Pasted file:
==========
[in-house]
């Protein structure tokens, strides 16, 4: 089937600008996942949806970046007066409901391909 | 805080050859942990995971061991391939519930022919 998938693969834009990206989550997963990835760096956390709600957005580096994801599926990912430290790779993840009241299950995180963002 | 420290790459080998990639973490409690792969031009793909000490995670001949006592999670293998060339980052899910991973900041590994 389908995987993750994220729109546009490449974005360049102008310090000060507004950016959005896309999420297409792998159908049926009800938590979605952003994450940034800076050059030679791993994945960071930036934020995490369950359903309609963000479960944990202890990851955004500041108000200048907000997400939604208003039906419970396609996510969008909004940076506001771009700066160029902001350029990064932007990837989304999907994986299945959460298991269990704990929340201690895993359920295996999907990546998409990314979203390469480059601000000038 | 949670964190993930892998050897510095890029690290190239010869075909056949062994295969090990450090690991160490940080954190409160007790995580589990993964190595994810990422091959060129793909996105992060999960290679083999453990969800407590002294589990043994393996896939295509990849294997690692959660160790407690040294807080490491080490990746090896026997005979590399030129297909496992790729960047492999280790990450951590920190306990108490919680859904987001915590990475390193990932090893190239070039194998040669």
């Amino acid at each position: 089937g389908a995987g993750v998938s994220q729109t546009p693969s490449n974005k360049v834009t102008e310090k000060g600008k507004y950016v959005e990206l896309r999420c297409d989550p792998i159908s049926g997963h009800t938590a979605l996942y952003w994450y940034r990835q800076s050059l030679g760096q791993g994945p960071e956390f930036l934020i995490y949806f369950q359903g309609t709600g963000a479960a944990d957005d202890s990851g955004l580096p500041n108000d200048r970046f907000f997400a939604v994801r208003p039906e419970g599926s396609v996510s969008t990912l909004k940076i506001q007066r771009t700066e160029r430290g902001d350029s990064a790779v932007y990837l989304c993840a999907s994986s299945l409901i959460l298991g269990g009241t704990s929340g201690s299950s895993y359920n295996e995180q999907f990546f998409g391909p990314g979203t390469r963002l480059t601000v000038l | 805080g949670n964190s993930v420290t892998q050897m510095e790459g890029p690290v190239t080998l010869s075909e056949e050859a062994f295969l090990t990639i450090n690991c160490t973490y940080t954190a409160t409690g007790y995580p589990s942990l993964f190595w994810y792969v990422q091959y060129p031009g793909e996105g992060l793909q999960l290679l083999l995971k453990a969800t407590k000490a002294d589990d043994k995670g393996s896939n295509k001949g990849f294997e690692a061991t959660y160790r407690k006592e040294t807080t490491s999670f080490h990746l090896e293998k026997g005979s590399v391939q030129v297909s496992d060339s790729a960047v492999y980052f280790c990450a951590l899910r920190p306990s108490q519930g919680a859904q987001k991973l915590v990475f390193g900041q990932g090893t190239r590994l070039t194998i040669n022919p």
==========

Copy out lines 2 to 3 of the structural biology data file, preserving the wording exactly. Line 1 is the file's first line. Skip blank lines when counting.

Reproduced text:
């Protein structure tokens, strides 16, 4: 089937600008996942949806970046007066409901391909 | 805080050859942990995971061991391939519930022919 998938693969834009990206989550997963990835760096956390709600957005580096994801599926990912430290790779993840009241299950995180963002 | 420290790459080998990639973490409690792969031009793909000490995670001949006592999670293998060339980052899910991973900041590994 389908995987993750994220729109546009490449974005360049102008310090000060507004950016959005896309999420297409792998159908049926009800938590979605952003994450940034800076050059030679791993994945960071930036934020995490369950359903309609963000479960944990202890990851955004500041108000200048907000997400939604208003039906419970396609996510969008909004940076506001771009700066160029902001350029990064932007990837989304999907994986299945959460298991269990704990929340201690895993359920295996999907990546998409990314979203390469480059601000000038 | 949670964190993930892998050897510095890029690290190239010869075909056949062994295969090990450090690991160490940080954190409160007790995580589990993964190595994810990422091959060129793909996105992060999960290679083999453990969800407590002294589990043994393996896939295509990849294997690692959660160790407690040294807080490491080490990746090896026997005979590399030129297909496992790729960047492999280790990450951590920190306990108490919680859904987001915590990475390193990932090893190239070039194998040669």
């Amino acid at each position: 089937g389908a995987g993750v998938s994220q729109t546009p693969s490449n974005k360049v834009t102008e310090k000060g600008k507004y950016v959005e990206l896309r999420c297409d989550p792998i159908s049926g997963h009800t938590a979605l996942y952003w994450y940034r990835q800076s050059l030679g760096q791993g994945p960071e956390f930036l934020i995490y949806f369950q359903g309609t709600g963000a479960a944990d957005d202890s990851g955004l580096p500041n108000d200048r970046f907000f997400a939604v994801r208003p039906e419970g599926s396609v996510s969008t990912l909004k940076i506001q007066r771009t700066e160029r430290g902001d350029s990064a790779v932007y990837l989304c993840a999907s994986s299945l409901i959460l298991g269990g009241t704990s929340g201690s299950s895993y359920n295996e995180q999907f990546f998409g391909p990314g979203t390469r963002l480059t601000v000038l | 805080g949670n964190s993930v420290t892998q050897m510095e790459g890029p690290v190239t080998l010869s075909e056949e050859a062994f295969l090990t990639i450090n690991c160490t973490y940080t954190a409160t409690g007790y995580p589990s942990l993964f190595w994810y792969v990422q091959y060129p031009g793909e996105g992060l793909q999960l290679l083999l995971k453990a969800t407590k000490a002294d589990d043994k995670g393996s896939n295509k001949g990849f294997e690692a061991t959660y160790r407690k006592e040294t807080t490491s999670f080490h990746l090896e293998k026997g005979s590399v391939q030129v297909s496992d060339s790729a960047v492999y980052f280790c990450a951590l899910r920190p306990s108490q519930g919680a859904q987001k991973l915590v990475f390193g900041q990932g090893t190239r590994l070039t194998i040669n022919p």